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A Change Anything Activity

12 Aug

here is an activity I was asked to do that I hope will help me get over the problems of snacking at night.  It is my biggest biggest danger area by FAR.

Take a minute and write down all the behaviors you do during this crucial moment that you know you shouldn’t

  • I eat sweet or salty snacks available in the house.
  • I go out and purchase sweet or salty snacks if they are not available in the house.
  • I ask family members to go out and purchase snacks for me.
  • I take the snacks upstairs to bed and play on the computer while I eat them.
  • Sometimes i don’t keep perfect track of how much of it I have eaten.

– Then next to each one, jot down why they make you feel good (or why you do them)

I eat sweet or salty snacks available in the house.

I am honestly not sure why I want to eat the snacks. I’m rarely hungry. It satisfies my sweet (or salty) tooth.  It calms me down and relaxes me.  It gives me something to do.

I go out and purchase sweet or salty snacks if they are not available in the house.

I like planning and purchasing snacks. It gives me something to do.

I ask family members to go out and purchase snacks for me.

I like it if I don’t have to go out and buy them, I can just sit and watch TV or play on the computer until they come back.  Sometimes my husband likes to get his snacks too and then we eat together.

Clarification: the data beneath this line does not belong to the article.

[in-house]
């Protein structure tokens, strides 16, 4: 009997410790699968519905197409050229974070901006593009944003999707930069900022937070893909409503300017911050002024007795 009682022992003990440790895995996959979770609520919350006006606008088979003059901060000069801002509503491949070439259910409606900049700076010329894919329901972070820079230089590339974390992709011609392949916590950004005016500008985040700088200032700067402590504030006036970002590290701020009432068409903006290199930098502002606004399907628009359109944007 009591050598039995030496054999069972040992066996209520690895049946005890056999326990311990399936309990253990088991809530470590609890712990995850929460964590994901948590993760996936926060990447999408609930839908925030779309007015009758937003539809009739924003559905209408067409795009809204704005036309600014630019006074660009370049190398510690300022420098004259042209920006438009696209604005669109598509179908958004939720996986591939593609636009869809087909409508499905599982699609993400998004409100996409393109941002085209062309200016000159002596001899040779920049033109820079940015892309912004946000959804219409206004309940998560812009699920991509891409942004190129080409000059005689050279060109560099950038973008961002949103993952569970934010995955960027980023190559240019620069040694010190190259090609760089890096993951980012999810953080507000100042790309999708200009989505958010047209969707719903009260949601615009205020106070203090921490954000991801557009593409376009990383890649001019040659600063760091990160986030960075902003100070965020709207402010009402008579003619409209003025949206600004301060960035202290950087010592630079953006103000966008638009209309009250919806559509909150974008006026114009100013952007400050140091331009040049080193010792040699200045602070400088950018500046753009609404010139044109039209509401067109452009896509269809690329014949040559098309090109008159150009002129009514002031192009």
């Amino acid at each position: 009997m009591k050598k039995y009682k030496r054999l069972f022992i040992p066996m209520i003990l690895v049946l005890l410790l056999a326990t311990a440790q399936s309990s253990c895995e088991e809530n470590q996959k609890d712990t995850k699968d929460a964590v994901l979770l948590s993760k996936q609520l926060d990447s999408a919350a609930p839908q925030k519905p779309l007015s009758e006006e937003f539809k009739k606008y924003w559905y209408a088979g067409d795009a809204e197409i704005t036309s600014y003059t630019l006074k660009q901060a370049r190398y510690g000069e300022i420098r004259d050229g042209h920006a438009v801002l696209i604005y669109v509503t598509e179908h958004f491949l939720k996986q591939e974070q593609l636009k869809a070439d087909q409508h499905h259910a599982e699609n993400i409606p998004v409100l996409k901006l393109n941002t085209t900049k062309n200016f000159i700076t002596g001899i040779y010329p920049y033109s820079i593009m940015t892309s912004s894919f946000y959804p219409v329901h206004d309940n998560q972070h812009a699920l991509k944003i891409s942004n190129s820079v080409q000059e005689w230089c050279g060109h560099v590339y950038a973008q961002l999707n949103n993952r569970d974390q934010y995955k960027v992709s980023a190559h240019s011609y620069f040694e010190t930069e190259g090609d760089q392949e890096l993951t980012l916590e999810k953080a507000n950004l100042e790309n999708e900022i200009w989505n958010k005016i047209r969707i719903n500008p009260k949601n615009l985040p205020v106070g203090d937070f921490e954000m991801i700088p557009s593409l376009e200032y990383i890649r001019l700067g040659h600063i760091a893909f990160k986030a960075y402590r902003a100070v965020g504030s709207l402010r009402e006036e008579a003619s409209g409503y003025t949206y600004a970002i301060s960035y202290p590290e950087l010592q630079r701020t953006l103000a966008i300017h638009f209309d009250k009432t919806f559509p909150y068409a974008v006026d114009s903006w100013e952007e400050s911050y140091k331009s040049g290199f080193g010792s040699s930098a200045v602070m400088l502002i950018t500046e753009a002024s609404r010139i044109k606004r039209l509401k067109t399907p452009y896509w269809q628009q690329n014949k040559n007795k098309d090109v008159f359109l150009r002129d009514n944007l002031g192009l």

I take the snacks upstairs to bed and play on the computer while I eat them.

Its sort of like a slumber party.  I do something I like and eat the snacks.  Sometimes my husband eats his snacks too and we watch TV together.

Successful changers find alternate activities that also make them feel good, but are more healthy such as “going for a 15 minute walk” instead of “watching TV.”

– For the last step, brainstorm a list of things that might be better alternatives. Then tonight, when you are tempted to do an unhealthy normal behavior, try a new one.

I could eat a healthier snack.

I could knit or crochet to keep myself busy.

I could go on a walk, but often its hard with all the kids to get away, and right now its really hot outside still at night.

I could blog or get on twitter and talk about it and get support.

I could read a book that will encourage me to do something different.

I could do an activity with one of my kids.

I could get something done around the house (cleaning, prep)

 

So, I have not actually DONE this yet, tried alternate behaviors.  I have in the past, but have again fallen into the trap of this behavior.  It is like a bone-deep, soul deep behavior that I don’t understand. I like to eat snacks at night.  I don’t like to do some of the things other people might say, like take a bath (not a fan) and its like there are all sorts of behaviors and barriers are all tied up in this situation.  I’m probably making it more difficult than it really is.  Maybe I need to just try it and see.  Its like I just get this “itch” about an hour or two after dinner to get my snack on.  And my mind won’t let it go until I scratch the itch, either with eating or with shopping, my two go-to behaviors.

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The danger of quiet #wls #cbt #addiction

23 Apr

There is something deep within me, that cannot stand peace, quiet, sameness.  This little beast within me lives to incite change, shake things up, stir the pot.  Why is this?  What is the deep rooted part of me that at my heart can’t sit still?  Can’t enjoy a lazy Sunday afternoon at home without anything to do?  Needs to eat, buy, go, move, do?  I do not understand this need, and I do not know how to stop it or what causes it.